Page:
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December 10, 2010


Contact: Limnyuy Konglim

As the January 9 referenda in south Sudan and Abyei approach, so do the possibilities for violence and humanitarian crises. The United Nations has mapped out potential flashpoints for conflict and drawn up detailed contingency plans, but many critical challenges remain unresolved. With less than a month remaining until the referenda, agencies lack sufficient staffing, humanitarian access has become a growing issue, a coordinated response to gender-based violence has yet to be developed, and a systematic plan to protect minority communities and returnees has not been finalized. These issues must be resolved immediately in order to effectively protect and assist the Sudanese people if a large-scale crisis emerges.
United Nations humanitarian actors have created a worstcase scenario that describes the impact of potential conflict during the period surrounding the south Sudan and Abyei referenda in January 2011. In this scenario, an estimated 4 million people will be in need of protection, 3.2 million people may lose access to trade and social services, 2.8 million people may be internally displaced, and as many as 800,000 southerners living in the north may return home. The crisis could stretch beyond Sudan’s borders, with up to 250,000 refugees fleeing to neighboring countries. Should this scenario unfold, the humanitarian impact on the lives of people still recovering from over two decades of conflict will be devastating. The current capacity of government authorities in south Sudan to respond to the many ongoing emergencies throughout the south is limited at best. Strong technical and financial support from the international community will be required. The UN Humanitarian Country Team (HCT) led by the UN Office for the Coordination of Humanitarian Affairs (OCHA) has drawn up detailed contingency plans to prepare and respond to this worst-case scenario. However, the

ˆ The UN Humanitarian Country Team (HCT) must urgently overcome critical gaps in contingency planning, such as conducting community consultations and ensuring sufficient staff.

ˆ The UN HCT should include greater attention to gender-based violence in the contingency plan and donors should increase funding for UNHCR and UNFPA to strengthen prevention and response services.

ˆ The U.S. and other donors must frontload their
planned emergency funding for 2011. They should support the immediate deployment of additional UN staff, provide long-term funding for the reintegration of returnees, and particularly ensure that money is available for protection activities.

ˆ UNHCR shouldpoorly trained,protection and support under-resourced, strengthen its insufficiently paid, and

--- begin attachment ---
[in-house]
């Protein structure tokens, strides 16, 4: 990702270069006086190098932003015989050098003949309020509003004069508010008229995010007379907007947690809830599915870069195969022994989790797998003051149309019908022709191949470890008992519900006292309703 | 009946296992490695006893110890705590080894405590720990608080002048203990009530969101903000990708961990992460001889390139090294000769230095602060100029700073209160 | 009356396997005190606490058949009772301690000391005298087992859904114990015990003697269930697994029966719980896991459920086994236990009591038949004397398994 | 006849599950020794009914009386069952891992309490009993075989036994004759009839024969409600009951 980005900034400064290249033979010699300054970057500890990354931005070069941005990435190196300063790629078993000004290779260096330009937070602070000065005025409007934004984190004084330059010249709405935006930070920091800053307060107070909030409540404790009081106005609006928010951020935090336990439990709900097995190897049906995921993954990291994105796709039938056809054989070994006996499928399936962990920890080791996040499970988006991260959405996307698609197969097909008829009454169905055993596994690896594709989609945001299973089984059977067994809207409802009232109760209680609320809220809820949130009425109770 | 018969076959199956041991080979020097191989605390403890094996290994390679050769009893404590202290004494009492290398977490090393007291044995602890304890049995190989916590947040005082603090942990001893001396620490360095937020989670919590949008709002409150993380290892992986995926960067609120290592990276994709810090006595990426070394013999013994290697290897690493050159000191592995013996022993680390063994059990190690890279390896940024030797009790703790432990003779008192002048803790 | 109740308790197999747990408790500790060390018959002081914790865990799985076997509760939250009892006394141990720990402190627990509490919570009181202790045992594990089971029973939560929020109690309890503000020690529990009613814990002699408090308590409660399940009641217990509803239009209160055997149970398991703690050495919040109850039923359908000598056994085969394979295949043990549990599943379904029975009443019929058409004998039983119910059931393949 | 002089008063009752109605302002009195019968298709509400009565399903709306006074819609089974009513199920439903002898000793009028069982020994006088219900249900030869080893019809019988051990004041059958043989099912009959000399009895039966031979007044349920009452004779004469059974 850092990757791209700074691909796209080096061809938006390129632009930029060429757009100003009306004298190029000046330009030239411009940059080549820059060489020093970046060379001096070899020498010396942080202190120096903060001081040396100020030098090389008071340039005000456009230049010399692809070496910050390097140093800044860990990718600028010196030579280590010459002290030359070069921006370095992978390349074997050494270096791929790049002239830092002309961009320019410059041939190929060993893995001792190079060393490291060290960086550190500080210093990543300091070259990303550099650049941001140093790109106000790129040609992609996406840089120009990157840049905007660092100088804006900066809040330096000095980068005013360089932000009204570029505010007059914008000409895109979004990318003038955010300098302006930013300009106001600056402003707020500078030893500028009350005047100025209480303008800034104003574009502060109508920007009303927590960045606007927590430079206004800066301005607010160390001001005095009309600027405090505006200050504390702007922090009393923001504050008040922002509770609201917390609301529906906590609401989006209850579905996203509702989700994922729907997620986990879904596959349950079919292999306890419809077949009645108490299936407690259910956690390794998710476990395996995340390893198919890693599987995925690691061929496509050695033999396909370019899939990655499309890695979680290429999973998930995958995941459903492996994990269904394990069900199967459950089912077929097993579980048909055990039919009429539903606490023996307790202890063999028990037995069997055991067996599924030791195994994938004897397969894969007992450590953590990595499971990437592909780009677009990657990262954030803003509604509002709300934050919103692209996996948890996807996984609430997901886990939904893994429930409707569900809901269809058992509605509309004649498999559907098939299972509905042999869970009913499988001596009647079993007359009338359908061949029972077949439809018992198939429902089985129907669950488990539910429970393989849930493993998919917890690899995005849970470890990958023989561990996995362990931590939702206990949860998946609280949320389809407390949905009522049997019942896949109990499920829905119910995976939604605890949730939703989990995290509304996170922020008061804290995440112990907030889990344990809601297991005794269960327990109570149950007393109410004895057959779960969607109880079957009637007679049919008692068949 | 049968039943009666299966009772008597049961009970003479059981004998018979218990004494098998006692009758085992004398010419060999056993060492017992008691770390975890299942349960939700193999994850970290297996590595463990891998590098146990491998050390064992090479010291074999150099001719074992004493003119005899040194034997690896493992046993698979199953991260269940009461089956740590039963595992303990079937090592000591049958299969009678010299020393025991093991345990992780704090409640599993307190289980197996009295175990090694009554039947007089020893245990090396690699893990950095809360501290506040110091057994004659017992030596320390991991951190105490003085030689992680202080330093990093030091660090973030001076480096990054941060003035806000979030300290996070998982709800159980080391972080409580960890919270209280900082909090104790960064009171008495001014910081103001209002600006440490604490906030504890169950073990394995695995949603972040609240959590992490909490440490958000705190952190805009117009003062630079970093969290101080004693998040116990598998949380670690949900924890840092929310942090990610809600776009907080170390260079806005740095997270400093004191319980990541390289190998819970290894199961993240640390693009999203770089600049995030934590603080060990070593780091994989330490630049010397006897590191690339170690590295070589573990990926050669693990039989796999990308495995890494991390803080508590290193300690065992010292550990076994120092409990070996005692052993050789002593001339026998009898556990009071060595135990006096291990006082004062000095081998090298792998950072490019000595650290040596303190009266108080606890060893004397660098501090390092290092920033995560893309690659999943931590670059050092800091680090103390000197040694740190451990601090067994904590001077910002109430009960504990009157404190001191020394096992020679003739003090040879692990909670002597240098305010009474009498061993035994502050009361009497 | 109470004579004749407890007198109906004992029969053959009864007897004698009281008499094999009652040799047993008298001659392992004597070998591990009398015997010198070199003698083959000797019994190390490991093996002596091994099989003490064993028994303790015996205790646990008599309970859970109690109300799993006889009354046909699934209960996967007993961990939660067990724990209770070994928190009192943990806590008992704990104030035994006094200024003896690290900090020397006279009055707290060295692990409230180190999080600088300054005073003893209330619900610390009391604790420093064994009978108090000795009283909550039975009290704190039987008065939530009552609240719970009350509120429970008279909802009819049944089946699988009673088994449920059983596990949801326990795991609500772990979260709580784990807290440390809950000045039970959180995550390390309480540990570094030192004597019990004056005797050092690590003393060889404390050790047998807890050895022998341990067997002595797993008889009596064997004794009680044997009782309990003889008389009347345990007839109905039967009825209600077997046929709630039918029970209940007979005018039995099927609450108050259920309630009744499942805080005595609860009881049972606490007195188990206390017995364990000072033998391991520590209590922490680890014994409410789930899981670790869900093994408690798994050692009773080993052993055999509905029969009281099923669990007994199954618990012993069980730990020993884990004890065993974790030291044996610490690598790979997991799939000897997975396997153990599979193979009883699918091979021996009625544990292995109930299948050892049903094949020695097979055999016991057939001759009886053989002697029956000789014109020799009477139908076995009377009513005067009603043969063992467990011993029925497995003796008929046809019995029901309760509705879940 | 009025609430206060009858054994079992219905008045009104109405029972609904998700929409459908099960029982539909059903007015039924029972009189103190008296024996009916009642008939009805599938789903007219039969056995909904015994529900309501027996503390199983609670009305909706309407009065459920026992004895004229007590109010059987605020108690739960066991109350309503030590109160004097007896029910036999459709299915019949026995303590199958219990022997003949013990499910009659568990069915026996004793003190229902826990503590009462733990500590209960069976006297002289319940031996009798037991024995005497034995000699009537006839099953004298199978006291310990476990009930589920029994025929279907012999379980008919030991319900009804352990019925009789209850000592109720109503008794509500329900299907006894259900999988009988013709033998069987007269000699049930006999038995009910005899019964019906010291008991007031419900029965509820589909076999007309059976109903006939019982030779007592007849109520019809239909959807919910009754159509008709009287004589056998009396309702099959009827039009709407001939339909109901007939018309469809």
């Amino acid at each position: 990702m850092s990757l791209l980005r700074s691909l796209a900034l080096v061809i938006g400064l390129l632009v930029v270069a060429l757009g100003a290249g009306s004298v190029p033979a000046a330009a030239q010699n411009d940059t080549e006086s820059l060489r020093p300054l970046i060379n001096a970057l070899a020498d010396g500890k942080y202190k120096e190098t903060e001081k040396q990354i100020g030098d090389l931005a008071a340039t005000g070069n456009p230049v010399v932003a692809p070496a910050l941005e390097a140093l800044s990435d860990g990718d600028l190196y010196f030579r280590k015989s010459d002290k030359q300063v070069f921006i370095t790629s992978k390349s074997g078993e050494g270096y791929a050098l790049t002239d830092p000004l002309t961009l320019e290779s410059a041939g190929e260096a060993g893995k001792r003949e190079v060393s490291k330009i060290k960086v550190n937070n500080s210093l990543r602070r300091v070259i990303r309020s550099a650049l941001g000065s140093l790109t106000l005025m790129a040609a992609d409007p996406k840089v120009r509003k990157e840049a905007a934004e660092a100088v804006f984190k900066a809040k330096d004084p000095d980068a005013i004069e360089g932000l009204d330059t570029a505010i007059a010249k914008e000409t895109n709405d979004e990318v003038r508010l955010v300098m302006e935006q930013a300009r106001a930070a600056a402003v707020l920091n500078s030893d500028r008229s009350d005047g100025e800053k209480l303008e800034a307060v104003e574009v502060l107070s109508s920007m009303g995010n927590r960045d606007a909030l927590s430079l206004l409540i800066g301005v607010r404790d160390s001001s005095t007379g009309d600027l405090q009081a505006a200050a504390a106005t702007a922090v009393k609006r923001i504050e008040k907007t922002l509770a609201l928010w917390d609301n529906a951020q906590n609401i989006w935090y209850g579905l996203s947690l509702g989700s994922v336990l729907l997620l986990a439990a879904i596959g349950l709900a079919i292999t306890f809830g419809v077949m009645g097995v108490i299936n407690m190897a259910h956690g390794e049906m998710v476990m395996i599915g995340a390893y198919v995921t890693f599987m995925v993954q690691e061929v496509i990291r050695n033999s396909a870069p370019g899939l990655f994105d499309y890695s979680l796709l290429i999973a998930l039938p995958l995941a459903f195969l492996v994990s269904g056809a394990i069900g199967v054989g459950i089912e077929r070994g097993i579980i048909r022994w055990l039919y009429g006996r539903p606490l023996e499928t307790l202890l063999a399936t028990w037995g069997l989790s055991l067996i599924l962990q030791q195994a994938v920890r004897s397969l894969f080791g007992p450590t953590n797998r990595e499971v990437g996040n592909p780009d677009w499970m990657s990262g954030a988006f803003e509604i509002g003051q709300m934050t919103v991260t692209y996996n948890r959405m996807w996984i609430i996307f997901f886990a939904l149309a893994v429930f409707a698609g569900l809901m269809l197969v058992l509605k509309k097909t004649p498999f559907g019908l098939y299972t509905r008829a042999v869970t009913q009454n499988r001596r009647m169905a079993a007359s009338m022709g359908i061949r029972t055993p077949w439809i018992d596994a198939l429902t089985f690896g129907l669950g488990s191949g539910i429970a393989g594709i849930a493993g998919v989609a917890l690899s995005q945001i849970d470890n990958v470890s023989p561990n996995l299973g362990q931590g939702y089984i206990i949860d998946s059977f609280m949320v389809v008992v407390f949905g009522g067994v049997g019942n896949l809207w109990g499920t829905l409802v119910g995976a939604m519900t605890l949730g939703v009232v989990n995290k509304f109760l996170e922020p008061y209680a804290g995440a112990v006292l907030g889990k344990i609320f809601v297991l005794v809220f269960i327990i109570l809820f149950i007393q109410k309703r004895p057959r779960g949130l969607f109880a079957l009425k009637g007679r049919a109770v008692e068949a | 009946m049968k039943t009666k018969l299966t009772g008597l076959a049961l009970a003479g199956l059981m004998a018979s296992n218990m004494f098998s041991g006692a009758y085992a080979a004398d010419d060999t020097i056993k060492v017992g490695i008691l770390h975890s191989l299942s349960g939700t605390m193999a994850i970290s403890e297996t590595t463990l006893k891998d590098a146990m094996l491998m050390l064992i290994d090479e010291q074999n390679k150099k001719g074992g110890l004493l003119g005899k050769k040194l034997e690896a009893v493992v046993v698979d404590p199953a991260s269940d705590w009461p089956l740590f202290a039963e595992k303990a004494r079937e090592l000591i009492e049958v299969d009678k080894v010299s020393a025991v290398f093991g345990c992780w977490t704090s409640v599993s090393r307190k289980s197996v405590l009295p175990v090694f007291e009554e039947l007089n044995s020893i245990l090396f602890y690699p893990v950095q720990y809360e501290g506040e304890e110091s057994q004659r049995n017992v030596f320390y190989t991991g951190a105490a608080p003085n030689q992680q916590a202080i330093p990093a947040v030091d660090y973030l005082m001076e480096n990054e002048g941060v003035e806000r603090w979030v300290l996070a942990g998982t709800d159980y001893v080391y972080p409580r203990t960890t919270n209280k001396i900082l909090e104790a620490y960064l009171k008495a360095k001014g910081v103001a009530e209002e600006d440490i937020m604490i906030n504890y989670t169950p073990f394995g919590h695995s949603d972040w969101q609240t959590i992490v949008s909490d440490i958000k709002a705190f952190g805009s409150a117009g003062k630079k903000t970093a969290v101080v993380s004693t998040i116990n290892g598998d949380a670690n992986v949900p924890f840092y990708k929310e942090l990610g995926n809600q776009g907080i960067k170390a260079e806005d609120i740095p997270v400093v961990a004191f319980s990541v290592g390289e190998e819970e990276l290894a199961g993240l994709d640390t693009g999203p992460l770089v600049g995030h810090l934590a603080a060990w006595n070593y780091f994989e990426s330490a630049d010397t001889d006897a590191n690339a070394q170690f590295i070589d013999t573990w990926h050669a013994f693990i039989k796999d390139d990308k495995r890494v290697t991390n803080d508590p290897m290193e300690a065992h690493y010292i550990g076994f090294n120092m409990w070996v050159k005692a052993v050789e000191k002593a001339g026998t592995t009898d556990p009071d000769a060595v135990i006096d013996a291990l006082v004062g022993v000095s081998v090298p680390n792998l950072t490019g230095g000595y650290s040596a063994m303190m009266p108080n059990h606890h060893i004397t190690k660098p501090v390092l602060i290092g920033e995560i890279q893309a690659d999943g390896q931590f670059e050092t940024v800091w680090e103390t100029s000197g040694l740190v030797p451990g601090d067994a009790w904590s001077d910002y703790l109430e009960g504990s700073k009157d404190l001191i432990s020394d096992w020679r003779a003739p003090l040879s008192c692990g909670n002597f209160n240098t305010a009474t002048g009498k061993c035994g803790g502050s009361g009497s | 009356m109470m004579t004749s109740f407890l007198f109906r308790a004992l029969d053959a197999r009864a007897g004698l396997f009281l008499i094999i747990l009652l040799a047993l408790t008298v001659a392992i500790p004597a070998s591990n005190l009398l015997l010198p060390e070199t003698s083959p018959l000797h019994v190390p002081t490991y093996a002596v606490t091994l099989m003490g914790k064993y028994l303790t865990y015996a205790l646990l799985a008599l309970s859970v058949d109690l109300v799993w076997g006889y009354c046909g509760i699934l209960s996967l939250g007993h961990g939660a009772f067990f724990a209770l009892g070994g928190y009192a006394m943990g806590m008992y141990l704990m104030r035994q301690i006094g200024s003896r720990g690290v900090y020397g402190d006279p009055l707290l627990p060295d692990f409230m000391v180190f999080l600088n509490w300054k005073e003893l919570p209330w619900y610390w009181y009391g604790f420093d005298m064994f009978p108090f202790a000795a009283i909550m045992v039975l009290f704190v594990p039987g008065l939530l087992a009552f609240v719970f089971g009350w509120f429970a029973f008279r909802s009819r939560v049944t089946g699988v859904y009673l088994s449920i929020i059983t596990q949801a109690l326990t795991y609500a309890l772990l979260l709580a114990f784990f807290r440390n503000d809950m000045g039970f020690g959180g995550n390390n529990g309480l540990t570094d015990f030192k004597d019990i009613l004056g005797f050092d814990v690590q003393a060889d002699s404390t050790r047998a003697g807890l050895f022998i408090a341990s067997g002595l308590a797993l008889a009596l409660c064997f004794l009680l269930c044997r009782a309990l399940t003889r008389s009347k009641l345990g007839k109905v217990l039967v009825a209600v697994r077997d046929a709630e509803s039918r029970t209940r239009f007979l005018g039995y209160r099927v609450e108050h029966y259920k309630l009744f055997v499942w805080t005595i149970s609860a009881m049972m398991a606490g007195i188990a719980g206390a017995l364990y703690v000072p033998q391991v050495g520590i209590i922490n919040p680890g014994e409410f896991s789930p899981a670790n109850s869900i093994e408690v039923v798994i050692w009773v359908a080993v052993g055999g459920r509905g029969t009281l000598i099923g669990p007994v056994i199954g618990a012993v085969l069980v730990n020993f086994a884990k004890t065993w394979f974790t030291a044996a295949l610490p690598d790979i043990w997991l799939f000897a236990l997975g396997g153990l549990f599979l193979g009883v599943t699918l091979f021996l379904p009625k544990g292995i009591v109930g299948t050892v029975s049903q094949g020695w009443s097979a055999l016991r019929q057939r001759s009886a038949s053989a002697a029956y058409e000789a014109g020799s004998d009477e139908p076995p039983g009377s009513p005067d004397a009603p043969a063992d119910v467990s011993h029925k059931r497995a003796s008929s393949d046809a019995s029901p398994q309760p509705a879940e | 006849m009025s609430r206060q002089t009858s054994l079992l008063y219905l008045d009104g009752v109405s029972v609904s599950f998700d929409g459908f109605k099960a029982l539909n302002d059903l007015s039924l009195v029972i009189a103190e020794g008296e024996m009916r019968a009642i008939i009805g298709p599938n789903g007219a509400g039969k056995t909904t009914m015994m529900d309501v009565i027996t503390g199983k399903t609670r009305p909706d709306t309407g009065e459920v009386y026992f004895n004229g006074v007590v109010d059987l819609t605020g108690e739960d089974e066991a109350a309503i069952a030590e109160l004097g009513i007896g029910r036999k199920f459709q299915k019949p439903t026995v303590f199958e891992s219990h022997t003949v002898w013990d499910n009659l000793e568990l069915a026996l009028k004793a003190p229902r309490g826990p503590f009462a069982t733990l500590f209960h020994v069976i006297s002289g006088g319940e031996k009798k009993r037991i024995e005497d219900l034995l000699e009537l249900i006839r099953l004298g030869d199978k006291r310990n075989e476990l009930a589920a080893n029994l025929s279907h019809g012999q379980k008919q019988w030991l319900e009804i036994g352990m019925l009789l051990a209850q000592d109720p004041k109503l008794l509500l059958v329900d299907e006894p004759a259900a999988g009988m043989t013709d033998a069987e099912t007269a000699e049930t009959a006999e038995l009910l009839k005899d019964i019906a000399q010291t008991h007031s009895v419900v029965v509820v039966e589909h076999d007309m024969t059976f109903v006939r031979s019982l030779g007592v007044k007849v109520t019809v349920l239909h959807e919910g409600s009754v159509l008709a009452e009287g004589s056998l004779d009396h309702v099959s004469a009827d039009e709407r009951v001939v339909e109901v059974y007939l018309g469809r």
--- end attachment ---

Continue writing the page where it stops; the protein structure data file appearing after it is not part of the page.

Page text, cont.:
for returnees by increasing cohesion. Since in time lacking in discipline and forceits field presencethe areas of of high return. Clearer guidelines by extracting develthe civil war, the SPLA has survivedshould also befood and oped so from the community. Because the assess other goodsthe protection cluster can adequatelyGoSS has the needs failed to provide appropriate rations and consistently of returnees. Humanitarian actors in Sudan should be prepared to assist southern returnees based sustainment, this predatory practice continues today. on vulnerability and need, rather than location.

humanitarian community has limited ability to implement these plans. The poor state of infrastructure throughout south Sudan and the Three Areas (Abyei, Blue Nile, and Southern Kordofan) make it difficult to transport humanitarian supplies and staff. There are insufficient partners to provide assistance in the event of a large-scale disaster and the security situation throughout the country remains unpredictable. Still, easily accessible and flexible funding from donors is urgently needed. The UN HCT members understand their operational constraints. The onus is now on donors and humanitarian actors to ensure that necessary resources are in place to implement these contingency plans and proactively resolve critical gaps before the referenda.

sions about the intentions of local groups were based largely on assumptions and past trends. Contingency planning partners should use community-based networks and early warning systems to effectively gauge the triggers of conflict and anticipate population movements. Women’s groups must be involved in early warning networks, and reports of sexual violence included as conflict indicators. The procurement and prepositioning of emergency supplies is a key component of the plan. Three months of supplies for each of the six core emergency pipelines – food and nutrition; non-food items and emergency shelter; emergency medical kits; seeds and tools; and water, sanitation and hygiene supplies – are being prepositioned in hubs near flashpoint areas where violence is most likely to erupt or vulnerable groups are most likely to concentrate. Prepositioning began in November 2010 but faced challenges due to the lack of paved roads, damaged airstrips, and the inability to access remote locations during the rainy season. Despite the levels of gender-based violence (GBV) in previous conflicts in Sudan and the ongoing high levels of GBV in the country, the contingency plan does not adequately address the need to prepare for increases in sexual violence if conflict breaks out. Availability of supplies and expansion of GBV services are essential. Post-rape kits and safe birthing kits need to be prepositioned, particularly outside of provincial capitals. There are also insufficient resources for GBV programming in south Sudan. Donors should assist the UN Refugee Agency (UNHCR) and the UN Population Fund (UNFPA) in increasing funding for GBV programs so they can urgently expand currently available services through international and local NGOs and community networks. As the protection cluster lead, UNHCR together with UNFPA should ensure the emergency deployment of a GBV coordinator and resources, and that GBV prevention and response be considered in other cluster planning.